Rome, Italy June 7, 2013 

The 6th International Colloquium of the International Association of Catholic Bioethicists (IACB), organized with the support of the Order of Malta, will address the topic: “Supporting and caring for persons with Intellectual and Developmental Disabilities (IDD): Ethical Reflections and Practical Considerations” at Villa Palazzola near Rome, Italy, from June 9-14, 2013.

Intellectual and Developmental Disabilities (IDD) (Learning Disabilities in the U.K.) refer to a range of conditions in which lifelong limitations in intellectual functioning and conceptual, social and practical skills are noticeable before age 18 years. According to Dr. Hélène Ouellette-Kuntz, an epidemiologist and Associate Professor at Queen’s University, Kingston, Canada, “between 1-3% of any country’s population have IDD, such as Down syndrome, Autistic Spectrum Disorders or Fetal Alcohol syndrome.”

Dr. William F. Sullivan, director the IACB and Associate Professor in the Department of Family and Community Medicine at St. Michael’s Hospital and Surrey Place Centre of the University of Toronto, Canada, notes that ‘this colloquium is the first of its kind to focus on ethical issues in the care of persons with IDD from an interdisciplinary Christian perspective. It brings together 67 internationally renowned experts in the field, with more joining through the Internet.’ Dr. Sullivan, who works extensively with persons with IDD, challenges us to consider the question, ‘What would it be like if we welcomed persons with IDD into our lives and communities with genuine respect for their freedom, insisting that they belong and are to be loved?’

Medical advances that make possible the detection of genetic disorders associated with IDD are routinely used to end the life of these human persons prior to birth. Broader issues of valuing and respecting people with IDD as free human beings and full members of the human family also need to be addressed. Dr. Brian Hennen, Professor of Family Medicine at Dalhousie University and former president of the College of Family Physicians of Canada, and a participant in the IACB colloquium, remarks that, ‘in our society, which emphasizes intelligence and productivity, too often people with IDD are ridiculed, regarded as merely burdens on society, excluded from full participation in their communities and from decision-making about their own lives, health care and supports. They are likely to receive inadequate and/or inappropriate health care.’ Another participant in the IACB colloquium, Professor John Heng of King’s University College at Western University, London, Canada adds that ‘too often, the spiritual desires and capacities of persons with IDD are not recognized or nurtured.’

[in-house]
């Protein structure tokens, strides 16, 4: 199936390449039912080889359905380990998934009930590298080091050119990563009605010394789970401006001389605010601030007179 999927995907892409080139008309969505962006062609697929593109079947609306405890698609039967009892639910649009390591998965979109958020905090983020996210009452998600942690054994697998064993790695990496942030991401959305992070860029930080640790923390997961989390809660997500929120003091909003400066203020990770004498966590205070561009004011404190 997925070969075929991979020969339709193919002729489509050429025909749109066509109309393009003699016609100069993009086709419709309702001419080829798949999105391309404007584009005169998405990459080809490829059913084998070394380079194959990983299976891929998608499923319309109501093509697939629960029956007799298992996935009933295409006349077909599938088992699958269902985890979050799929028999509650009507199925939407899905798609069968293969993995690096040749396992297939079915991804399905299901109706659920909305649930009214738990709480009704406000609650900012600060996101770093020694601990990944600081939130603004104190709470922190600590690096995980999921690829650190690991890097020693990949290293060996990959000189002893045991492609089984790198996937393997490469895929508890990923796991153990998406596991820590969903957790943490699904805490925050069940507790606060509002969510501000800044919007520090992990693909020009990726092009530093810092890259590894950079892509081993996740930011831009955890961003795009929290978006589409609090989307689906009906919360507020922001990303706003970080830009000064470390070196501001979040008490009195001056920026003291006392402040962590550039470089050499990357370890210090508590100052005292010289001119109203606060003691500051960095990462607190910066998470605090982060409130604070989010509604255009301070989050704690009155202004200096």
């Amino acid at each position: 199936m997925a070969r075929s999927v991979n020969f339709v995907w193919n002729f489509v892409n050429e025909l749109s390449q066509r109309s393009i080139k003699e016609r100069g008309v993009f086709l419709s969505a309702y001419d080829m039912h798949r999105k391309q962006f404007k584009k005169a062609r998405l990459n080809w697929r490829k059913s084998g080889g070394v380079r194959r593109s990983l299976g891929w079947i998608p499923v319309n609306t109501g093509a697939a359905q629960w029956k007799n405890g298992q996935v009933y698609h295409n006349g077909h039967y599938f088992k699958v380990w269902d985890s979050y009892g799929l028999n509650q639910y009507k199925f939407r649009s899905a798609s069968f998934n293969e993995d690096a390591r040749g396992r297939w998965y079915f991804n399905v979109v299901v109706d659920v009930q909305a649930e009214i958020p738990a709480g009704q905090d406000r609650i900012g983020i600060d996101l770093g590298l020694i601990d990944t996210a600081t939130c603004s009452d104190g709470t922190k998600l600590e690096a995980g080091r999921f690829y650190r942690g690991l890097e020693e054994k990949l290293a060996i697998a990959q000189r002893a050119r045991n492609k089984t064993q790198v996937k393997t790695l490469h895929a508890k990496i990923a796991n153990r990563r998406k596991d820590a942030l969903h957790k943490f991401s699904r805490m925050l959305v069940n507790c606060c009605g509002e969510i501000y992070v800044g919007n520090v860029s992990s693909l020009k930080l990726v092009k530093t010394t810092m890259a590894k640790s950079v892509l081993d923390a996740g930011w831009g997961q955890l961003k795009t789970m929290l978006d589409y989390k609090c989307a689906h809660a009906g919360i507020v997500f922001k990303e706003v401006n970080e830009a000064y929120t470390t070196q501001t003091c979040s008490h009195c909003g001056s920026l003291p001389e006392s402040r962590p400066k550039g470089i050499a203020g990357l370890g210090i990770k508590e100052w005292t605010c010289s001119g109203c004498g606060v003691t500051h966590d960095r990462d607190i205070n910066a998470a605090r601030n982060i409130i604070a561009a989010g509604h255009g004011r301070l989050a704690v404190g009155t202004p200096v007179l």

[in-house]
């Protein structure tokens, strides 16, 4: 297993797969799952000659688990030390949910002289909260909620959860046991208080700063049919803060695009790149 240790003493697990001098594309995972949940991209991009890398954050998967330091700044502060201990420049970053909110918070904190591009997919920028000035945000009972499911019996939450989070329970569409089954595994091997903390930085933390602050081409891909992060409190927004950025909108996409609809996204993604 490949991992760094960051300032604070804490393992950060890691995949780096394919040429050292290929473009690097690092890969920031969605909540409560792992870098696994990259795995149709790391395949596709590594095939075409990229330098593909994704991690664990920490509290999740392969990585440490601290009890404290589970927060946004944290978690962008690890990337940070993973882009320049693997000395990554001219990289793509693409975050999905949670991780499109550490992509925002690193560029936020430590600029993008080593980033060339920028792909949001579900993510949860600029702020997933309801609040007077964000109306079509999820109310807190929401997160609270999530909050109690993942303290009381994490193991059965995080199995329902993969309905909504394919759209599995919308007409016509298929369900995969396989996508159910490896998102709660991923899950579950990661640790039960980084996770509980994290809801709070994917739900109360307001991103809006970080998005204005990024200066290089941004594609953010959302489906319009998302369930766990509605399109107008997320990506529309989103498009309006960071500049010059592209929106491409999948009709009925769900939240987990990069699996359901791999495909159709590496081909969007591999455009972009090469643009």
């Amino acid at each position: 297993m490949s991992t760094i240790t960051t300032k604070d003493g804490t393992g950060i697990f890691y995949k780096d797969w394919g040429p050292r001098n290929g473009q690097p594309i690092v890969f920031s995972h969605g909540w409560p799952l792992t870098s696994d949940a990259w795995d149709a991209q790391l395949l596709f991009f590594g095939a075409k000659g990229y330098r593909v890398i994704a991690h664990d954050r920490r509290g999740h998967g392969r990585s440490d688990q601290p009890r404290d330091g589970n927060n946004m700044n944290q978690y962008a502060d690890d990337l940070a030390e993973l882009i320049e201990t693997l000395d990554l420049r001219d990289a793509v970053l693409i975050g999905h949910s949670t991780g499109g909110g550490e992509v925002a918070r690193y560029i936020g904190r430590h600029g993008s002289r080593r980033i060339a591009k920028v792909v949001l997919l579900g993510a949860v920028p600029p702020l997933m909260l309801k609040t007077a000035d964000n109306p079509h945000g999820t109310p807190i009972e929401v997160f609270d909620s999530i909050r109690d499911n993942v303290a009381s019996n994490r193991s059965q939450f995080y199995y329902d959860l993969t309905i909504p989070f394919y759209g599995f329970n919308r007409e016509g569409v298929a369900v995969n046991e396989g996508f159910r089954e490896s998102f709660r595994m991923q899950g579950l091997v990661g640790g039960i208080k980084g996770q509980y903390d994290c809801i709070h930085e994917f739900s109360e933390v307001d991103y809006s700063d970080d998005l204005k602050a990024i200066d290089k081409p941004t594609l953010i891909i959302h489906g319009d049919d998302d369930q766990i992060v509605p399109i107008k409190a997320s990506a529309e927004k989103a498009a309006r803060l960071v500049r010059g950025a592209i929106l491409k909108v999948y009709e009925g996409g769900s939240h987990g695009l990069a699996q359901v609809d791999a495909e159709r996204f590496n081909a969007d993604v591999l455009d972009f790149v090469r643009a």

As Jean Vanier, founder of L'Arche, an international federation of communities for people with IDD and those who assist them, states in a video address to participants: ‘What seems to me to be absolutely clear is the importance of seeing every person with a disability as an important person capable of freedom and of love.’

This 6th International Colloquium of the IACB will culminate in a consensus statement that is intended to advance thinking within and beyond the Christian tradition on emerging ethical, theological and pastoral questions relating to the support and care of persons living with IDD; provide helpful guidance to families and care providers; and propose recommendations to inform health care, pastoral practices, policies and laws, and future research.

The consensus statement will be published along with background papers and presentations, all of which will be made freely available on the IACB’s website .        Follow on Twitter: @MoiraMcQueen, hashtag #IACB

The International Association of Catholic Bioethicists (IACB)

In 2005, the IACB was founded by a group of bioethicists from around the world with the support of various national associations of the Order of Malta. The IACB brings together bioethicists and health care professionals to address emerging ethical issues in health care research and practice to better serve those in need. The IACB convenes bi-annual international colloquia that have engaged some 350 participants from over 40 countries. Their purpose is to promote and foster cooperation among Catholic bioethicists, with a concern especially for those who are marginalized or vulnerable. In 2009, the IACB was recognized as the Order of Malta’s tool to promote bioethics. This 6th colloquium, held on the occasion of the Order of Malta’s 900th anniversary, is organized under the patronage of Frà Matthew Festing, Grand Master of the Order of Malta.